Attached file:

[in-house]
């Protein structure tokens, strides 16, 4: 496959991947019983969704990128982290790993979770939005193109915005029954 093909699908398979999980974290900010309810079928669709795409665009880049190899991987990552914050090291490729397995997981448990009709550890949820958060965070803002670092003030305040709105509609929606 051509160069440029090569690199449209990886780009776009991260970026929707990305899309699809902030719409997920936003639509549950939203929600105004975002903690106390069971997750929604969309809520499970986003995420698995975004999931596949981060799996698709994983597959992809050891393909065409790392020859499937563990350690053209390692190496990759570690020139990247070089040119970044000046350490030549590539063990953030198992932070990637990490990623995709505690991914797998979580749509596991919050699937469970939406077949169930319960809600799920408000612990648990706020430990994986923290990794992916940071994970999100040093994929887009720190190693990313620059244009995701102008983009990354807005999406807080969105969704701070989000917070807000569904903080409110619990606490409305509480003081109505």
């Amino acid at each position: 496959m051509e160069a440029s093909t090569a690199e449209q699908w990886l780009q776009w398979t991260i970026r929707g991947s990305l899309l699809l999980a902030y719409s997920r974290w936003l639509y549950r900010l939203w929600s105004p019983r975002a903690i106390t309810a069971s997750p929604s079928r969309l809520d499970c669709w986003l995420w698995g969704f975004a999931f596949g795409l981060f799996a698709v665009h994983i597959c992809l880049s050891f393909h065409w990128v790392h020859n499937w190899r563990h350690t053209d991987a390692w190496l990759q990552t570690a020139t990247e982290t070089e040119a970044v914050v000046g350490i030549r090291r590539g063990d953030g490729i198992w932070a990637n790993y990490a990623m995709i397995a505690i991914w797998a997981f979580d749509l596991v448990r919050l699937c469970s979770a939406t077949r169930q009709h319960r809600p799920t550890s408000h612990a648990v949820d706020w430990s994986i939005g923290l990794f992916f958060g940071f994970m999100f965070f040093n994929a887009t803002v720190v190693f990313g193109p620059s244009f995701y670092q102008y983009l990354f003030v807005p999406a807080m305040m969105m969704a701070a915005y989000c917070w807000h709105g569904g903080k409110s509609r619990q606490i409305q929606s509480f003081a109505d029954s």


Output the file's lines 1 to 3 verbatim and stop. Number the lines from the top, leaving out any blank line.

[in-house]
């Protein structure tokens, strides 16, 4: 496959991947019983969704990128982290790993979770939005193109915005029954 093909699908398979999980974290900010309810079928669709795409665009880049190899991987990552914050090291490729397995997981448990009709550890949820958060965070803002670092003030305040709105509609929606 051509160069440029090569690199449209990886780009776009991260970026929707990305899309699809902030719409997920936003639509549950939203929600105004975002903690106390069971997750929604969309809520499970986003995420698995975004999931596949981060799996698709994983597959992809050891393909065409790392020859499937563990350690053209390692190496990759570690020139990247070089040119970044000046350490030549590539063990953030198992932070990637990490990623995709505690991914797998979580749509596991919050699937469970939406077949169930319960809600799920408000612990648990706020430990994986923290990794992916940071994970999100040093994929887009720190190693990313620059244009995701102008983009990354807005999406807080969105969704701070989000917070807000569904903080409110619990606490409305509480003081109505």
């Amino acid at each position: 496959m051509e160069a440029s093909t090569a690199e449209q699908w990886l780009q776009w398979t991260i970026r929707g991947s990305l899309l699809l999980a902030y719409s997920r974290w936003l639509y549950r900010l939203w929600s105004p019983r975002a903690i106390t309810a069971s997750p929604s079928r969309l809520d499970c669709w986003l995420w698995g969704f975004a999931f596949g795409l981060f799996a698709v665009h994983i597959c992809l880049s050891f393909h065409w990128v790392h020859n499937w190899r563990h350690t053209d991987a390692w190496l990759q990552t570690a020139t990247e982290t070089e040119a970044v914050v000046g350490i030549r090291r590539g063990d953030g490729i198992w932070a990637n790993y990490a990623m995709i397995a505690i991914w797998a997981f979580d749509l596991v448990r919050l699937c469970s979770a939406t077949r169930q009709h319960r809600p799920t550890s408000h612990a648990v949820d706020w430990s994986i939005g923290l990794f992916f958060g940071f994970m999100f965070f040093n994929a887009t803002v720190v190693f990313g193109p620059s244009f995701y670092q102008y983009l990354f003030v807005p999406a807080m305040m969105m969704a701070a915005y989000c917070w807000h709105g569904g903080k409110s509609r619990q606490i409305q929606s509480f003081a109505d029954s």